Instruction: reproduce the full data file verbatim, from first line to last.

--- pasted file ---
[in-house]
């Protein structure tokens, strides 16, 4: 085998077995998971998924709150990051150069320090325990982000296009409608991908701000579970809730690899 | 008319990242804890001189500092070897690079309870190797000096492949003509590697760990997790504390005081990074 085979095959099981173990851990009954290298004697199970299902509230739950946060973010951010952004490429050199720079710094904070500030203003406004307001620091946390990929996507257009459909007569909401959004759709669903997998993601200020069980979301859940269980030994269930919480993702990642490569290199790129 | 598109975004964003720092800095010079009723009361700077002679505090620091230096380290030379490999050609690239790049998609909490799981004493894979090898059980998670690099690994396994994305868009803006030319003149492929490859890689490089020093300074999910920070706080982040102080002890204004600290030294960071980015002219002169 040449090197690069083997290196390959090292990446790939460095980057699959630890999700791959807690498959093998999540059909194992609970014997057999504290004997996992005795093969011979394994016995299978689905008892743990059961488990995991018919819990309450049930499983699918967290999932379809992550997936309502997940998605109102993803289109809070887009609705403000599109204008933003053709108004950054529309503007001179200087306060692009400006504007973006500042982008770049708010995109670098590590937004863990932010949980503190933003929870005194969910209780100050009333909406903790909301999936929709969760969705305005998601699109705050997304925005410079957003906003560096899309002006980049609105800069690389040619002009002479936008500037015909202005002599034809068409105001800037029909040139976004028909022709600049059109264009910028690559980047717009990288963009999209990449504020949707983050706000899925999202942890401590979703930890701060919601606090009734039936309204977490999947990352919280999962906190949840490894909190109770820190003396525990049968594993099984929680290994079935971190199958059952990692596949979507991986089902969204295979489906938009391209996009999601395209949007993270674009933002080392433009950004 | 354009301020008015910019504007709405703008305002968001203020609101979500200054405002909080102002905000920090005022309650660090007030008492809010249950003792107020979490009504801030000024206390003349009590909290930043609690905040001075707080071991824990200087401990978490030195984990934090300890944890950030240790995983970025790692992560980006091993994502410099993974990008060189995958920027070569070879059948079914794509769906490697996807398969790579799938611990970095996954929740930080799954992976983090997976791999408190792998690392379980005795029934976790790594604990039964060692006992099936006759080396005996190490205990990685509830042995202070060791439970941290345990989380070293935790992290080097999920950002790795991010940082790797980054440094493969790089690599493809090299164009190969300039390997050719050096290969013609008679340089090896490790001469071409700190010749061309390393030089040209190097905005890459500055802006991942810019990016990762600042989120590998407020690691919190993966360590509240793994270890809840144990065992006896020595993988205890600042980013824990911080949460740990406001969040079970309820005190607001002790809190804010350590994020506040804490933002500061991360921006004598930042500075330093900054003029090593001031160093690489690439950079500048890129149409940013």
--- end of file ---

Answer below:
[in-house]
């Protein structure tokens, strides 16, 4: 085998077995998971998924709150990051150069320090325990982000296009409608991908701000579970809730690899 | 008319990242804890001189500092070897690079309870190797000096492949003509590697760990997790504390005081990074 085979095959099981173990851990009954290298004697199970299902509230739950946060973010951010952004490429050199720079710094904070500030203003406004307001620091946390990929996507257009459909007569909401959004759709669903997998993601200020069980979301859940269980030994269930919480993702990642490569290199790129 | 598109975004964003720092800095010079009723009361700077002679505090620091230096380290030379490999050609690239790049998609909490799981004493894979090898059980998670690099690994396994994305868009803006030319003149492929490859890689490089020093300074999910920070706080982040102080002890204004600290030294960071980015002219002169 040449090197690069083997290196390959090292990446790939460095980057699959630890999700791959807690498959093998999540059909194992609970014997057999504290004997996992005795093969011979394994016995299978689905008892743990059961488990995991018919819990309450049930499983699918967290999932379809992550997936309502997940998605109102993803289109809070887009609705403000599109204008933003053709108004950054529309503007001179200087306060692009400006504007973006500042982008770049708010995109670098590590937004863990932010949980503190933003929870005194969910209780100050009333909406903790909301999936929709969760969705305005998601699109705050997304925005410079957003906003560096899309002006980049609105800069690389040619002009002479936008500037015909202005002599034809068409105001800037029909040139976004028909022709600049059109264009910028690559980047717009990288963009999209990449504020949707983050706000899925999202942890401590979703930890701060919601606090009734039936309204977490999947990352919280999962906190949840490894909190109770820190003396525990049968594993099984929680290994079935971190199958059952990692596949979507991986089902969204295979489906938009391209996009999601395209949007993270674009933002080392433009950004 | 354009301020008015910019504007709405703008305002968001203020609101979500200054405002909080102002905000920090005022309650660090007030008492809010249950003792107020979490009504801030000024206390003349009590909290930043609690905040001075707080071991824990200087401990978490030195984990934090300890944890950030240790995983970025790692992560980006091993994502410099993974990008060189995958920027070569070879059948079914794509769906490697996807398969790579799938611990970095996954929740930080799954992976983090997976791999408190792998690392379980005795029934976790790594604990039964060692006992099936006759080396005996190490205990990685509830042995202070060791439970941290345990989380070293935790992290080097999920950002790795991010940082790797980054440094493969790089690599493809090299164009190969300039390997050719050096290969013609008679340089090896490790001469071409700190010749061309390393030089040209190097905005890459500055802006991942810019990016990762600042989120590998407020690691919190993966360590509240793994270890809840144990065992006896020595993988205890600042980013824990911080949460740990406001969040079970309820005190607001002790809190804010350590994020506040804490933002500061991360921006004598930042500075330093900054003029090593001031160093690489690439950079500048890129149409940013």